Amélie Durão Lewi was born on the 2nd of November 2009. After an uneventful and quite easy pregnancy, Amélie made us wait for another ten days after her due date, but arrived safely and screaming healthily at 10.17pm.
We were quite relaxed since the first moment, our baby was healthy, feeding well and good natured.
We took Amélie travelling at 6 weeks to visit her grandparents, uncles and aunts and cousins in Portugal. Like her mum, Amélie is an excellent plane traveller, she just sleeps!
We attended lots of activities while Amélie was a baby – baby sensory, music, baby massage, swimming and she was always happy, attentive and going at the pace of her little friends, many of them slightly older than her.
We noticed from the beginning that Amélie did not like sudden loud voices, and seemed to be more inclined to certain people than others. But overall she was happy, determined, energetic and reached all her milestones quite ahead of time.
By February 2011, at 15 months, we started noticing that while walking with her walker Amélie turned her left foot slightly in and we started to get concerned that she had a slight problem with her foot that might have been stopping her from walking independently. This coupled with the fact that she was always an incredibly measured child in the sense that she always descended from standing into sitting really carefully, she learnt how to turn her bottom out and descend slowly from the sofa, never once did she really bash herself badly as it usually happens at this age. So we went to ask for advice from the GP who at the time was not very concerned either and had referred her to a specialist… sadly events turned quite quickly after this…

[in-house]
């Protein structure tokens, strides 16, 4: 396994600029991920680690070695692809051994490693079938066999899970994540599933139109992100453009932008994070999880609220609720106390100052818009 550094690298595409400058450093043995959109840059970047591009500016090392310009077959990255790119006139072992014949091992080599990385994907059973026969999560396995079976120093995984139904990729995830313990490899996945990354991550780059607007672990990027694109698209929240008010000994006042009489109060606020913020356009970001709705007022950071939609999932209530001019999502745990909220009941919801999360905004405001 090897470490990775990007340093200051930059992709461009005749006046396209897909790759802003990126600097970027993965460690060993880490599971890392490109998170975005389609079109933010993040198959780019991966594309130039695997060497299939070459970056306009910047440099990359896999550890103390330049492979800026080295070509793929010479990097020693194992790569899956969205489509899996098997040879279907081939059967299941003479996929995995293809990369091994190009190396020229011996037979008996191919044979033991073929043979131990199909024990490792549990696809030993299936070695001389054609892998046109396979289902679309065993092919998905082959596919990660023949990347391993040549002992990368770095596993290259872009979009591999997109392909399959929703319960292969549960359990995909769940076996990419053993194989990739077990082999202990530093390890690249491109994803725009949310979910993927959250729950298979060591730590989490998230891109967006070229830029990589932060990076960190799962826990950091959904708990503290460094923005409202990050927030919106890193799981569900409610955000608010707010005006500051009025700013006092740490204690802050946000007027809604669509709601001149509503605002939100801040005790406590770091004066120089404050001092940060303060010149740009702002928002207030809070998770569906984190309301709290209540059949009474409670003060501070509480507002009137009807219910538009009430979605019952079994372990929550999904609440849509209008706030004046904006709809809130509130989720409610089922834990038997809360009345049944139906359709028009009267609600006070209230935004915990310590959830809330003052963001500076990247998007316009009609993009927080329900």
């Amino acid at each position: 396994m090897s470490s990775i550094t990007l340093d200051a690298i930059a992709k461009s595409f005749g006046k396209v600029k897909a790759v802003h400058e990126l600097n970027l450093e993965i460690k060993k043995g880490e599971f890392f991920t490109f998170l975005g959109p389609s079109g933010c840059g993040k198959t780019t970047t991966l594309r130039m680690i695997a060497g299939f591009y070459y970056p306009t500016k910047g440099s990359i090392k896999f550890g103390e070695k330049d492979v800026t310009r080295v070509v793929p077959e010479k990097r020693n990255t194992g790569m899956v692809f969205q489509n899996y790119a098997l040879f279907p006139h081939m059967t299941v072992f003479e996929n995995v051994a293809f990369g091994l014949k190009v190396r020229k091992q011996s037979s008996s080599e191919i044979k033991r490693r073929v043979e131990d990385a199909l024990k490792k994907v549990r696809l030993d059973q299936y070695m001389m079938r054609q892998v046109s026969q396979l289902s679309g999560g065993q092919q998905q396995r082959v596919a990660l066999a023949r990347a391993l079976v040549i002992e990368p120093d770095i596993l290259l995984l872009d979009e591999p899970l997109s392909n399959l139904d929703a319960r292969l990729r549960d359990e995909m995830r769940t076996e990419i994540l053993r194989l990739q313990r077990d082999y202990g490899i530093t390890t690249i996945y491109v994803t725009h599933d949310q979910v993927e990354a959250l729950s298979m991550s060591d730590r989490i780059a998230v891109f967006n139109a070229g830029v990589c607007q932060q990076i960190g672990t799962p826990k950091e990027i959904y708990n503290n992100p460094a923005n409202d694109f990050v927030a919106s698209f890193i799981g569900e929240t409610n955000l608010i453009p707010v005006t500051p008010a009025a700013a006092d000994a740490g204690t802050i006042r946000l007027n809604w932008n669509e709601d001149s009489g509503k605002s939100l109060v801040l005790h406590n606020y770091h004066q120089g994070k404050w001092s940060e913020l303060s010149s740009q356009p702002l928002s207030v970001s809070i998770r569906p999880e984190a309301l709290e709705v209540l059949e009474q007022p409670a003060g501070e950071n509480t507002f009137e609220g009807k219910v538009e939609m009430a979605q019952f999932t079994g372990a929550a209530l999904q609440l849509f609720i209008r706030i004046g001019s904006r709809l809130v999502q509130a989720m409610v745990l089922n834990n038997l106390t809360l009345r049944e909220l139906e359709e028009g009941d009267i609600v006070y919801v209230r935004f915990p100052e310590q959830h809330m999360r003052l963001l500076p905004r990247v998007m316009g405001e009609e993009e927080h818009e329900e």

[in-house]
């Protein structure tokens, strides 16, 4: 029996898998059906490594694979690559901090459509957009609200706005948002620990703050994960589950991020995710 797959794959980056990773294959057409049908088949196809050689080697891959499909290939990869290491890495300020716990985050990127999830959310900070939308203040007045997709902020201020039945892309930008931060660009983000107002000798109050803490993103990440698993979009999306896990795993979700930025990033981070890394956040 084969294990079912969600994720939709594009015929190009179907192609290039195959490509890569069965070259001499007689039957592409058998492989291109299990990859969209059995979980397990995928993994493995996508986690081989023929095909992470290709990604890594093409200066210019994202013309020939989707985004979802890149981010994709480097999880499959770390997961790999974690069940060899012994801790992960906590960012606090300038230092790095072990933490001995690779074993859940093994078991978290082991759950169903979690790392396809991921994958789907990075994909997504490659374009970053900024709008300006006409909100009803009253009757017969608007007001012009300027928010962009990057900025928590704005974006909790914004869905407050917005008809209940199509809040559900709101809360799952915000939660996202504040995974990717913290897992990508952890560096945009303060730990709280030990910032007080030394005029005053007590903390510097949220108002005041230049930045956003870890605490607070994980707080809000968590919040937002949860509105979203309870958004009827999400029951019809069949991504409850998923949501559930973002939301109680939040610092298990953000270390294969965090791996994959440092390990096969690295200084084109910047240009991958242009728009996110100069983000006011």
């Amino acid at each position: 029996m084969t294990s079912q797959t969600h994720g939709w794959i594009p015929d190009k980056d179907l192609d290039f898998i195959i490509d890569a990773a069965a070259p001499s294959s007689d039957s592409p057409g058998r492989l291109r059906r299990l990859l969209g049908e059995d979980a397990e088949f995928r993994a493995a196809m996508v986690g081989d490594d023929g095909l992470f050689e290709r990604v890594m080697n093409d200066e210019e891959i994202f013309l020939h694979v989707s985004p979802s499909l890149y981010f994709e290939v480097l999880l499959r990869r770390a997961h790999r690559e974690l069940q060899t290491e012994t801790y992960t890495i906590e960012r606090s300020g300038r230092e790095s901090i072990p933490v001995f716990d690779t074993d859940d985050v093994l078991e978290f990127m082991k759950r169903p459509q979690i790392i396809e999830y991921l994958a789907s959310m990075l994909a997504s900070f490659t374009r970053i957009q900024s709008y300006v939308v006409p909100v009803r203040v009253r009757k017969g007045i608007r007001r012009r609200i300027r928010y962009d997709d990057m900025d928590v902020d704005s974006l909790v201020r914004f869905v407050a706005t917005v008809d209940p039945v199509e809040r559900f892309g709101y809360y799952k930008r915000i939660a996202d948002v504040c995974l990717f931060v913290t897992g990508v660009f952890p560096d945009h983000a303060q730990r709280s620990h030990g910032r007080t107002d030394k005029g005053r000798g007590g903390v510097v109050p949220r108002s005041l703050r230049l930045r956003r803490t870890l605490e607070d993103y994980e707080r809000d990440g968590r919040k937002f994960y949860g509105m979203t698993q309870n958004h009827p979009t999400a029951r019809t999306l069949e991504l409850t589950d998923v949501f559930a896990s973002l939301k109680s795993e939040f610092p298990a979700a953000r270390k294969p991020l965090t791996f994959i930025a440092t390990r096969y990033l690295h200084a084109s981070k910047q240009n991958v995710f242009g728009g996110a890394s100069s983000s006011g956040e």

In March 2011, Amélie caught quite a bad cold and cough and while she was ill we noticed that she was very lethargic, she stopped standing up or cruising, stopped babbling and hardly crawled. For the first few days we put it down to her simply being sick, I had been sick a few weeks earlier and could hardly get out of bed, but we got concerned when we picked her up to stand that she was unable to sustain any weight on her legs and started crying when she tried. Still thinking that the worst would be diabetes, as this is a sign on little ones and there is a case in the family, we booked an appointment to see the GP the next day.
Since then events unfolded so quickly that we are still going through them in our minds. The GP got really worried once we told him that Amélie was simply not behaving like our child and out of tiredness she was bending herself backwards in our laps (what looked like vacant moments), we were then sent straight to Lewisham A&E with a letter from the GP stating his concerns and once testing was done at Lewisham to rule out other conditions, we were transfered to Evelina Childrens Hospital (part of Guys and St Thomas’s Trust).
We spent 4 nights at Evelina. Amélie went through some grueling testing – loads of blood tests, MRI scan, EEG, ophthalmologic testing and finally a skin biopsy.